Article Review: A Study on Conventional Banking, Islamic Banking and its Treatment of Profit and Loss

By Asst. Prof. Sameena Begum

        Justice is the unique law of Islamic banking, a basic requirement for all sort of Islamic financing. Profits or loss are being shared with the investor and receiver rather than putting the entire burden to the entrepreneur. When the investor shares the profit, he will also has to bear the loss in accordance with proportional share. The principle of fairness and justice is important between two parties in order to have a fair distribution of output. Because of profit sharing, Islamic banks gives a higher rate of returns as oppose to conventional banking that gives a fixed return to the depositors without looking at the performance of banks.  
            Islamic banks are offers the contract of Mudarabah. In Mudarabah partnership, Rabbul Mal[1] and Mudarib[2] are to agree on the proportion of profit sharing between them with mutual consent. The profit ratio has to be decided at the time of contract. They can agree on equal sharing or different proportions. If profit goes beyond a particular ceiling, one party can have the larger amount of profit only with mutual consent. In case the profit is below or at the stipulated ceiling, it will be distributed according to the ratio agreed during contract. The financer has to bear everything in case of loss. In this Mudarabah contract, the financers are the only that bears any loss. However, if Mudarib also has contributed to the capital, he can also bear the loss with mutual consent.
            Apart from Mudarabah, there is also Musharakah partnership. Which means company business. It is a partnership between two or more partners who contributes to the capital in a business. Partners may not contribute in the management but they direct with the follow up in order to maintain the effective and efficient progress of the business. The partner who works actively is called active partner and the partner who does not is called as sleeping partner. The active partner participates in profit and at the same time receives monthly salary. However, a loss must be shared exactly according to the ratio each partners invested. This is legal according to Imam Abu Hanifa and Imam Ahmad. With this contract, the bank pools deposits from investors and invests in company business or partnership. The profit gained from that investment is treated as income, not interest.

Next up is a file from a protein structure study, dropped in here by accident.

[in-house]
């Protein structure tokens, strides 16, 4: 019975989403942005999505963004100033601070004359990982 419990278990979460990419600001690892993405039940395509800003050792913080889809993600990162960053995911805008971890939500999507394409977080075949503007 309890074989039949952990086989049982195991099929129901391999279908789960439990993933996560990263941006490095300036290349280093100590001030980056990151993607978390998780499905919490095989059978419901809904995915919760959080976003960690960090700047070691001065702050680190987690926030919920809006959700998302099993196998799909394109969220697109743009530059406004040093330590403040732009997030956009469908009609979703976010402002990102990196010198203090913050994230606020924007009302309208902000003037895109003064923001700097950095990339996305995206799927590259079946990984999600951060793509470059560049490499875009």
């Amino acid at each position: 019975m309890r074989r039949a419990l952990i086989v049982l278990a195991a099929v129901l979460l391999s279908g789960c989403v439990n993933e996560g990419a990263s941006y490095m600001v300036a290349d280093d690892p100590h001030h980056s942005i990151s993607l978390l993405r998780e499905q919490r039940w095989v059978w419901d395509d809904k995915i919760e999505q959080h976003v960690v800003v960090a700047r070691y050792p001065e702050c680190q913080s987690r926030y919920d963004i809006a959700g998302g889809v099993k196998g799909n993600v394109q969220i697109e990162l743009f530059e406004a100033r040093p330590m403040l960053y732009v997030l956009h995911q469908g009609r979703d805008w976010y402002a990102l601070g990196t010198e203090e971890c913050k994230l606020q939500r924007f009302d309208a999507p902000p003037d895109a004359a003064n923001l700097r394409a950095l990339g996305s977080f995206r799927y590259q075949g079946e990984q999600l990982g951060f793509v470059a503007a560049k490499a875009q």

The profit and loss mechanism of Islamic banks are known as Mudarabah plus Musharakah model. The bank will create an investment pool with categories based on different tenors of deposits. Each depositors of the bank will deposit its funds in specific category of the investment pool. All members will have a Musharakah relationship with each other. The bank will then invests in the pool as depositors. Now all partners of the pool collectively enter Mudarabah contract. The pool acts as Rabbul Mal and the bank will be Mudarib. The bank undertakes the business with funds from the pool and the earned profit shared between the parties in an agreed ratio. 
            Murabahah is the last type of contract. In this type of transaction, the bank will deal with commodities. The customer will select the type of goods and the bank will purchase it on behalf of the customer then later sell the goods to him after mentioning the profit margin. The customer then will pay the bank in instalments. This type of transaction is free from interest and is acceptable by Shariah principles.



[1] Capital provider.
[2] Entrepreneur, the manager with whom the profits are shared once the work is undertaken by the individual contracted in the mudarabah.

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